370 years after the Battle of Rowton Moor, Parliamentarian and Royalist forces returned to Chester, bringing history to life and making for a very interesting weekend. Organised by The Sealed Knot society, the largest and oldest re-enactment group in Europe , and the council, the event began with an impressive parade as the soldiers marched from their camp in Handbridge through the city.

The large force marched through the Groves, up Souters Lane and towards the Eastgate where they were met with a trial version of “Mr Chester” Gordon Vicker’s ceremonial gates. I only saw this from the distance as the voice of the Town crier could be heard shouting “Open the gates!” There was a sense of theatre and drama in the air, and for those few moments it was like time was unfolding before our eyes, the soldiers marching blank faced to their goal.

Through the Eastgate
Soldiers marching to the town hall
The Town Crier and Gordon Vickers

It was great to be part of this shared experience… Chester isn’t the giant city , it’s the parade city. Meanwhile the drums and chanting soldiers were distressing the “collecting for local disabled children” tiny horses, and they had to be led away from the scene.

A smile from Lady Mayoress Deb

At the Town Hall the Lord Mayor welcomed the Sealed Knot and the various regiments to the city.   “It’s  a  great pleasure to see you all.. part of the huge wealth, depth and breadth of history that we have as a city here in Chester, the envy of many” he said , before leading the parade back through town to the Roman gardens. Here a plaque was  unveiled to those that died on both sides of the Siege- the first  time the city has formally commemorated the war dead . Following a short religious dedication and prayer, Mayor Deynem then gave a speech remembering the siege and also the battle of Rowton, “We can only begin to imagine the trials that the residents of Chester went through during that siege.” he said.  During the real siege, Cestrians were bombarded by cannons and many starved. They often sought shelter in the undercrofts, now the modern-day shops at street level. With these being wooden, as soon as the cannonball hit, fire ensued causing more death and destruction.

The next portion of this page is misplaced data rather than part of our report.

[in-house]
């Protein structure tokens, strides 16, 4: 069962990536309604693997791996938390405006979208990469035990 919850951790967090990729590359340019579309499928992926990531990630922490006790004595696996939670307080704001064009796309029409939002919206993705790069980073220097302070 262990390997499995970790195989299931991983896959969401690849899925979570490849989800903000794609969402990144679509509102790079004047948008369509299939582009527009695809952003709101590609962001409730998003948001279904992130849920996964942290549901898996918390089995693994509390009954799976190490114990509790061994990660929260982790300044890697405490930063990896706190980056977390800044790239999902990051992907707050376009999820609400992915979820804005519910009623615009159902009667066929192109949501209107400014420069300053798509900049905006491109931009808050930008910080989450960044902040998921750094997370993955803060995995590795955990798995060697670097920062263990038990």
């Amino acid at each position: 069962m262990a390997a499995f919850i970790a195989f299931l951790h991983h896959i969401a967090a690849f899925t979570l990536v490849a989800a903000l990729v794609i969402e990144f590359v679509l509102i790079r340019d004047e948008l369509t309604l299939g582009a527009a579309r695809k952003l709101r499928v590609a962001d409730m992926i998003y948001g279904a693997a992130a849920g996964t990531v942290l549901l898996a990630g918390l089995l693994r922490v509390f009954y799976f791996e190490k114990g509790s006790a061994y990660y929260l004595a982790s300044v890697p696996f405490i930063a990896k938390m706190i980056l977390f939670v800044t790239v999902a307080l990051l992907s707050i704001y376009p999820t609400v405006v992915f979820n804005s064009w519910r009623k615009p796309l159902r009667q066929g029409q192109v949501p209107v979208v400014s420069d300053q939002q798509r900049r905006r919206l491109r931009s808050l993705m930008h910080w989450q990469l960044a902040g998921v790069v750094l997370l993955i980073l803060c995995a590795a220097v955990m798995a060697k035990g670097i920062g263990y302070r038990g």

HD pointed  out the logos of The Sealed Knot and Cheshire West and Chester council on the memorial : “a great example of the excellent collaboration and co-operation that the Sealed Knot does with local authorities to promote and bring the life the historical past of cities like Chester.”

Unveiling the memorial at the site where the walls where breached

After this there was a range of pop up activities across the city centre, almost too much as I struggled to see as much as possible. At the Cross, the Earl of Manchester’s Regiment of Foot re-enacted a clash between the city’s MP William Brereton and Royalist supporters. Chester was a firm supporter of the King during the war , as regular contributor Ed Abrams of Chester Civil war tours explains:   “Chester’s always been loyal to the King but Sir William Brereton  was desperate to recruit parliamentarian soldiers and marched brazenly to the Cross… The Major and the local militia rounded on him and marched him out of the city.” History came to life once more , with the MP being heckled and jeered by the pro Royalist crowd, including local hero Pauline from the Lovelies who shouted out “hang him!” at one point.


A scuffle with  the militia resulted in two “deaths” and Brereton being led away. From this point on, he made it his personal objective to take the city for Parliament and he commanded the force that eventually ended the Siege.